[Humanist] 24.589 Stormont Papers? imagery of computing?

Humanist Discussion Group willard.mccarty at mccarty.org.uk
Wed Dec 15 07:21:53 CET 2010


                 Humanist Discussion Group, Vol. 24, No. 589.
         Centre for Computing in the Humanities, King's College London
                       www.digitalhumanities.org/humanist
                Submit to: humanist at lists.digitalhumanities.org

  [1]   From:    "Knight, Gareth" <gareth.knight at kcl.ac.uk>                (15)
        Subject: Help us improve the Stormont Parliamentary Papers digital
                resource

  [2]   From:    Willard McCarty <willard.mccarty at mccarty.org.uk>          (22)
        Subject: an arresting sentence


--[1]------------------------------------------------------------------------
        Date: Tue, 14 Dec 2010 13:37:50 +0000
        From: "Knight, Gareth" <gareth.knight at kcl.ac.uk>
        Subject: Help us improve the Stormont Parliamentary Papers digital resource

** Apologies for cross-posting **

The JISC funded SPHERE project is collecting information on the use of the Stormont Parliamentary Papers digital resource - an archive of the House of Commons debates from the Stormont Government, 1921-72. A short web survey on use of the resource is available at the following web link

http://www.surveymonkey.com/s/KQFWR9N

The information collected by the project will be used to understand the needs of the research and teaching community and establish priorities for the digitisation of new content and redevelopment of the user interface. Your contribution to the survey will establish current use of the Stormont Parlimentary Papers resource and help to shape its future development.

For further information on the SPHERE Project please visit:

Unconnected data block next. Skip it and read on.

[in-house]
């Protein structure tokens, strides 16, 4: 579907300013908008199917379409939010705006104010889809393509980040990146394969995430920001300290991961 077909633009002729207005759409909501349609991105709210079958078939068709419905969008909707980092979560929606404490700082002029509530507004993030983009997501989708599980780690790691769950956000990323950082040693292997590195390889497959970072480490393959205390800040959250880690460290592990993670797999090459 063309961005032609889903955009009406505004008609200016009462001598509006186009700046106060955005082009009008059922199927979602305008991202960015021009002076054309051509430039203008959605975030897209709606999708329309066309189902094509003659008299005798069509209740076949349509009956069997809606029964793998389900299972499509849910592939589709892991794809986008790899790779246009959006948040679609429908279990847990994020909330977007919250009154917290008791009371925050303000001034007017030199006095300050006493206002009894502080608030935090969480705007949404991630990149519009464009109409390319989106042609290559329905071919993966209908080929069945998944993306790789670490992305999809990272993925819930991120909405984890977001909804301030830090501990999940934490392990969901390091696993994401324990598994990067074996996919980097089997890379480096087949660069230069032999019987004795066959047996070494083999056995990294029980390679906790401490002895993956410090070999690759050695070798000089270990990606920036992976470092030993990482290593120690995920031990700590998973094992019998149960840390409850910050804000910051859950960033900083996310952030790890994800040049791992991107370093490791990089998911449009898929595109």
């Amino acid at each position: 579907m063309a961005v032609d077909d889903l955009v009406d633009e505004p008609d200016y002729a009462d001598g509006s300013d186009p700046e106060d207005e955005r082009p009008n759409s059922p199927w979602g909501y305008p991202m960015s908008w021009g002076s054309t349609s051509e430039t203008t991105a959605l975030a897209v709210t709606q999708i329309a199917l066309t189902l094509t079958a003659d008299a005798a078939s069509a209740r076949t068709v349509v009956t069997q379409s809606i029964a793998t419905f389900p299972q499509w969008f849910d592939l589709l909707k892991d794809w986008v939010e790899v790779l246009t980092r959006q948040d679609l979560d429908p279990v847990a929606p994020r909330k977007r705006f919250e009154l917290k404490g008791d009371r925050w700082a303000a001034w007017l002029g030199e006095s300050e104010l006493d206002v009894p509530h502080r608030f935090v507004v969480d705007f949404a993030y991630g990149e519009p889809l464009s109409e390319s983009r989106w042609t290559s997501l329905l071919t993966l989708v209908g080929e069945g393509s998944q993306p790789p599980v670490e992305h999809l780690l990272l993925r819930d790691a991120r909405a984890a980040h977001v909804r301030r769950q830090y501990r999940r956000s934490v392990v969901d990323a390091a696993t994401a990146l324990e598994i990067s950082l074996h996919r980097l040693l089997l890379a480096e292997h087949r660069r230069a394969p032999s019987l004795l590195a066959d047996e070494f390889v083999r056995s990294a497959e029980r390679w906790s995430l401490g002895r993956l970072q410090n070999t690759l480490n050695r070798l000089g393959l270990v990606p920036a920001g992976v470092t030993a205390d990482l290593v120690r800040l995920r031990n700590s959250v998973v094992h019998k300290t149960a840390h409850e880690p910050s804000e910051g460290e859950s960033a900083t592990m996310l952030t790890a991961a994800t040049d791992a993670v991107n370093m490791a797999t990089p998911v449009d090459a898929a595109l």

http://sphere.cerch.kcl.ac.uk/
 
For further information on the Stormont Parliamentary Papers please visit:

http://stormontpapers.ahds.ac.uk/stormontpapers/index.html

Lorna Hughes
Deputy Director
Centre for e-Research
King's College London
26-29 Drury Lane
London WC2B 5RL


--[2]------------------------------------------------------------------------
        Date: Tue, 14 Dec 2010 20:37:17 +0000
        From: Willard McCarty <willard.mccarty at mccarty.org.uk>
        Subject: an arresting sentence

Jonathan Benthall, concluding his discussion of the computer in art, in 
his book Science and Technology in Art Today (London: Thames & Hudson, 
1972), remarks thus on the difficulties artists of the time faced:

> It is as if the computer were some creature of great sexual
> attractiveness whose actual anatomy remains elusive, frigid and
> unexplored.  (p. 84)

Most computers in the early 1970s were kept behind closed doors, 
accessible at best across an input/output desk. They were hulking big 
things, noisy, tended by a priesthood (the term was common at the time) 
of white-labcoated technicians. So, yes, elusive, and literally frigid 
from the forced-air, under-floor refrigeration. Unexplored, too, because 
you couldn't get at them. But the intimacy of that respectful 
description tells another tale. What do you suppose it is?

Yours,
WM

-- 
Willard McCarty, Professor of Humanities Computing,
King's College London, staff.cch.kcl.ac.uk/~wmccarty/;
Professor, Centre for Cultural Research, University of Western Sydney,
www.uws.edu.au/centre_for_cultural_research/ccr/people/researchers;
Editor, Humanist, www.digitalhumanities.org/humanist;
Editor, Interdisciplinary Science Reviews, www.isr-journal.org.





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